Beeston Castle

Cultural Landscape



A settlement has existed on the site since the Bronze Age over 4000 years ago. Beeston Castle lies at the heart of Cheshire. Started in 1226 by Ranulf de Blundeville it was later used by King Henry III during his conquest of Wales in the 13th Century and later again in the Civil War. It was a Royalist stronghold but after being defeated by the Parliamentarians its defences was demolished in 1646. Its design was unusual at the time and reflects a castle in Syria which Ranulf saw whilst on the crusades. Situated 500ft high on a cliff of red sandstone the views over the Cheshire Plain are spectacular.

It is said that King Richard II hid a vast fortune of gold coins and other precious objects at Beeston before he went on a trip to Ireland in 1399. On his return he was captured by the Duke of Lancaster, later Henry IV and never returned to claim his treasure.

Today visitors can explore the castle on their own, by using one of the guidebooks and will understand more about its history when they go to see the museum, the exhibitions and the books and other items in the shop.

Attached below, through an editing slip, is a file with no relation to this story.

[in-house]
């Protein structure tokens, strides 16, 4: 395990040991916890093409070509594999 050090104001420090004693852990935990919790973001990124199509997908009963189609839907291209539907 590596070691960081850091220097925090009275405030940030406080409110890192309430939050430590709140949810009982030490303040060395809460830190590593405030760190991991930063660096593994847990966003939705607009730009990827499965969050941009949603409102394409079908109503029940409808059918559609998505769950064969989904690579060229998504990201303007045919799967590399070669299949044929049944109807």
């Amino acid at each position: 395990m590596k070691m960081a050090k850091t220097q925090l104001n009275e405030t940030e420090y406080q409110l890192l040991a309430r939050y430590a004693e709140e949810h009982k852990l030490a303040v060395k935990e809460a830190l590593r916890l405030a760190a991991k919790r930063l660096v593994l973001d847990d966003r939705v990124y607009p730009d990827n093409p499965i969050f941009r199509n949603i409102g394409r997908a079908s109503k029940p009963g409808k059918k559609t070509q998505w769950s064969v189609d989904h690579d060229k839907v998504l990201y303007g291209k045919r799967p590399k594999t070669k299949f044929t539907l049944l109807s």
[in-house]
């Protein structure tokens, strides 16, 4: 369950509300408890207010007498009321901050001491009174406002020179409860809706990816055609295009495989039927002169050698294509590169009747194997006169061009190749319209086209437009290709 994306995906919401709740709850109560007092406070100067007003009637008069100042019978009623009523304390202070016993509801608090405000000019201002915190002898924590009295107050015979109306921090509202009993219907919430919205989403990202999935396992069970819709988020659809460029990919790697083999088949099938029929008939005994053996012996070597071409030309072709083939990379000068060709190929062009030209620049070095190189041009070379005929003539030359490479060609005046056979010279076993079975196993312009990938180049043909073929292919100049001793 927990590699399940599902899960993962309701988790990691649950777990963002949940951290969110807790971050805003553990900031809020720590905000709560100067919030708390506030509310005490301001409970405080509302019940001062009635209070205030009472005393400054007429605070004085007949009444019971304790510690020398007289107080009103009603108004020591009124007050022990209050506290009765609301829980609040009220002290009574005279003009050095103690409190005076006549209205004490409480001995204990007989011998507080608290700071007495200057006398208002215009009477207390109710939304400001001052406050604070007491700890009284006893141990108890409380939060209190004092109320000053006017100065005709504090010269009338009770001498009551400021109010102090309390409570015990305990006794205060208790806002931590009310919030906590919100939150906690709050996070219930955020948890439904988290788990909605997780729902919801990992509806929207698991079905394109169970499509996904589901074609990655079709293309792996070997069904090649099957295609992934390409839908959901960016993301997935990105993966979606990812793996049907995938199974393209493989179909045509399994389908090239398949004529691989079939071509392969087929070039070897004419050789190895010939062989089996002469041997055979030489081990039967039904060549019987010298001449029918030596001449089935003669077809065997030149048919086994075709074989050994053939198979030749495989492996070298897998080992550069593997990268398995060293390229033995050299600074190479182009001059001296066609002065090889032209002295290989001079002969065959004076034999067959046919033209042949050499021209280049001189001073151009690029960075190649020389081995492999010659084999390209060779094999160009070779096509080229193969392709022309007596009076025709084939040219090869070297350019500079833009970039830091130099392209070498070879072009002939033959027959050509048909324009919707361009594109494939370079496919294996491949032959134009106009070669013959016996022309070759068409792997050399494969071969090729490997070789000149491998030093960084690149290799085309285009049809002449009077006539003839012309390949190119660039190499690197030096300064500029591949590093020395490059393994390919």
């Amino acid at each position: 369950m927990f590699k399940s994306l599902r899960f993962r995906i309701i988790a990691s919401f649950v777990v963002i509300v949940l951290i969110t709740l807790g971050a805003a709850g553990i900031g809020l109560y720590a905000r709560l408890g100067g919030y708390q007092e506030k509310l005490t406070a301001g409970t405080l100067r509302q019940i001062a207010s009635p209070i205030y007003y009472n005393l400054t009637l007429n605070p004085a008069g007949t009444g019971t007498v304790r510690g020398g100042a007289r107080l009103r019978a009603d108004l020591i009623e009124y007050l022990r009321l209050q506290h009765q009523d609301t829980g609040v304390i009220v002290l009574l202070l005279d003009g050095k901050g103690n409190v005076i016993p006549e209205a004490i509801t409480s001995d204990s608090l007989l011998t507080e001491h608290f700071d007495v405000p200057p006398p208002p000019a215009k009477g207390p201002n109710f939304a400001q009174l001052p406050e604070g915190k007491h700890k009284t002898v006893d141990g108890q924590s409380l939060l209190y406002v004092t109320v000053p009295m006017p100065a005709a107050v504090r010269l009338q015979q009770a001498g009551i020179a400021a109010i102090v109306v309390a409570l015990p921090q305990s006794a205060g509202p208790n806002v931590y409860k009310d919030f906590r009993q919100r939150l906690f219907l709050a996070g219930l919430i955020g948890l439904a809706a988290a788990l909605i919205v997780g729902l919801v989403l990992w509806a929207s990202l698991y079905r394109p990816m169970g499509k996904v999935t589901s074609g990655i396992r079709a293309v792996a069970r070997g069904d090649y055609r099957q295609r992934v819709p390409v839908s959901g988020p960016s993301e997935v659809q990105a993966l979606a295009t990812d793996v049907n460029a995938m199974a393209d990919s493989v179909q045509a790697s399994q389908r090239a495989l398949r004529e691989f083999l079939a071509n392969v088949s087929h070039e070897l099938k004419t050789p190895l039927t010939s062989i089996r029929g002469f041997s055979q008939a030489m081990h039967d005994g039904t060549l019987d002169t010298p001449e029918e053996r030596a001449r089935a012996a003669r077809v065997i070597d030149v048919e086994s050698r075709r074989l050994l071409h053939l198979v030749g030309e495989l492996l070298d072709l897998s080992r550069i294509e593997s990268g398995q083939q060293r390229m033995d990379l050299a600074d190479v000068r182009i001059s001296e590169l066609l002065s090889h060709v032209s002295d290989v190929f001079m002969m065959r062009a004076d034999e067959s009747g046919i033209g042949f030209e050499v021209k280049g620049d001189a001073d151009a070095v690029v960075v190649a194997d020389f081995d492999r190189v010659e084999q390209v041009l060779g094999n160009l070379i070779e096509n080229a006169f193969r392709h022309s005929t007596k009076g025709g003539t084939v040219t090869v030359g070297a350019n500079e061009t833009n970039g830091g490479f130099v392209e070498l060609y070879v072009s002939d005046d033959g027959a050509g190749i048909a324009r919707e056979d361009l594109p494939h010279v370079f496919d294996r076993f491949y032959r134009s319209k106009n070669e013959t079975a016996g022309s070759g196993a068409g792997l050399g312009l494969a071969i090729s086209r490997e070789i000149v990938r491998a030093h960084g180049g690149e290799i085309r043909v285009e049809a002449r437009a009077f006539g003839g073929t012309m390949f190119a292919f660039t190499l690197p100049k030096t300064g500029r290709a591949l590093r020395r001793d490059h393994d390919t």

Other sites of interest

Peckforton Castle: the castle sits on a hill adjacent to Beeston. Although built as a nineteenth century Victorian home, the castle is modelled on twelfth century castle designs. See website:  

The Pheasant Pub, Burwardsley: perched on a hill above the village, this pub offers spectacular views over Cheshire. Accommodation is also available. See website:  

Candle Factory: particularly popular with children and families, this is located in the nearby village of Burwardsley.

Cheshire Farm Ice-Cream and Tea rooms, Tattenhall: a fully working dairy farm, with rare breeds and birds of prey, the site produces over 30 different flavours of ice cream and a farm shop with other local delicacies. See website: